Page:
via Techmeme (and about a thousand articles on different announcements made today which you’ll find linked there)
Microsoft today held an education-focused event in New York City, at which it announced a stripped-down version of Windows, new end-user and teacher/administrator apps, and new hardware for the education market. This is by far the biggest and most comprehensive education push we’ve seen from any of the three big OS vendors, and is clearly intended to reassert Microsoft’s pre-eminent position in the education domain. What was evident from the first part of the event was how committed Microsoft is to making this work, and it began with an impassioned and personal talk from CEO Satya Nadella about his own family background and how education made a difference. Just as Microsoft’s AI mantra has been about democratizing the technology, so he now talks about democratizing educational opportunity. That’s a worthy goal, and Microsoft’s new announcements are a great way to try to bring that about, but Microsoft was also admirably realistic about the role technology plays in education: it assists and empowers but can’t replace committed teachers and parents or educational institutions. I have separate posts about Windows 10 S (here) and Surface Laptop (here). But I like the way Microsoft is introducing education into many of its existing products, including Office, Minecraft, Intune, and so on. Treating education as a first party audience alongside consumers and enterprises makes perfect sense, and is the route others have already taken. What Microsoft announced today feels like it will move its story forward in education considerably. Both Google and Apple have developed more comprehensive stories in education over the past couple of years too, but Microsoft’s arguably goes further, though developer events from the other two in the next six weeks could redress that balance a little.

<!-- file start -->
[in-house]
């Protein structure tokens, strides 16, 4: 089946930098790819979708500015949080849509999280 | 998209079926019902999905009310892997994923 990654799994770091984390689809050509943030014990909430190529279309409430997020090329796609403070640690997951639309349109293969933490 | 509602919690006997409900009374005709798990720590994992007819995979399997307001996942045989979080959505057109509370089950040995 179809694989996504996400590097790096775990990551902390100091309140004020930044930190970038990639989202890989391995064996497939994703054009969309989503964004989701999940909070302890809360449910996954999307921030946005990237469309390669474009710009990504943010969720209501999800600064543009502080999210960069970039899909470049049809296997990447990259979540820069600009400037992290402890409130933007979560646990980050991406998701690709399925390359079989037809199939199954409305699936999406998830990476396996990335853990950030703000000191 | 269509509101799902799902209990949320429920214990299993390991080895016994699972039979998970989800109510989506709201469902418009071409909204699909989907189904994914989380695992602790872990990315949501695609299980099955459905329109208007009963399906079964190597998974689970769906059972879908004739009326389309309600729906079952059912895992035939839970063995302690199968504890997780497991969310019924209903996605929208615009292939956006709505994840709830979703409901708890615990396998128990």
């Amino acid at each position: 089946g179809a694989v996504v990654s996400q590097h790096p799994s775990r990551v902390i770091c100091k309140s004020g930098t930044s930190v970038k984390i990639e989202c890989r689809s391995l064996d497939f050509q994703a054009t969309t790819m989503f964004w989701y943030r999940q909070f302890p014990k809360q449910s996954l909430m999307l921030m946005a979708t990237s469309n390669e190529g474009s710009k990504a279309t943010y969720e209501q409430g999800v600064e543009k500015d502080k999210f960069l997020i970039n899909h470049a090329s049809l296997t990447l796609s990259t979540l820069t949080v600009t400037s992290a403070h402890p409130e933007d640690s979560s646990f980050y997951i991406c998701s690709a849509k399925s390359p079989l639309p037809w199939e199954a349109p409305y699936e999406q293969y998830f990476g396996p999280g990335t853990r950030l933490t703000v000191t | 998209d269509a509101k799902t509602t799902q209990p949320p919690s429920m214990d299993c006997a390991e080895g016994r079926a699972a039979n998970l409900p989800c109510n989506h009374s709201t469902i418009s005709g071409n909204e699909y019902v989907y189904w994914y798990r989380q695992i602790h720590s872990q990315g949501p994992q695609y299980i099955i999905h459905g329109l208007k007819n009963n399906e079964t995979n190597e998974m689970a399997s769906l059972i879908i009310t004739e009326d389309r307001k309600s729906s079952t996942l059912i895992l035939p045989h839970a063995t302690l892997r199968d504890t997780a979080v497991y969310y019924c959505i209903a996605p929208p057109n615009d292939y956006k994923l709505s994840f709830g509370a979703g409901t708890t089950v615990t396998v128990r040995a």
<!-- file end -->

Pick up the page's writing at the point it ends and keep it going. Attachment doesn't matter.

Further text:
Last week Google announced its Slack competitor, and this week Microsoft is announcing the availability of its previously announced entry in this space: Teams. One big difference versus Slack is that Teams will be baked into every Office 365 enterprise subscription rather than being a paid standalone product, which should almost immediately make it available to many more people than Slack. In addition, it will be integrated into other parts of Office more fully than Slack itself. The big question then becomes whose implementation of the concept is better, and also to some extent whether people keen to use something other than email to collaborate will look to a startup or the company that actually runs their email – Microsoft is making the argument that it isn’t actually trying to replace email but instead offer another way to collaborate when email doesn’t make sense. To some extent, that actually has more credibility to me than replacing email entirely, which has always seemed a slightly unrealistic goal for Slack.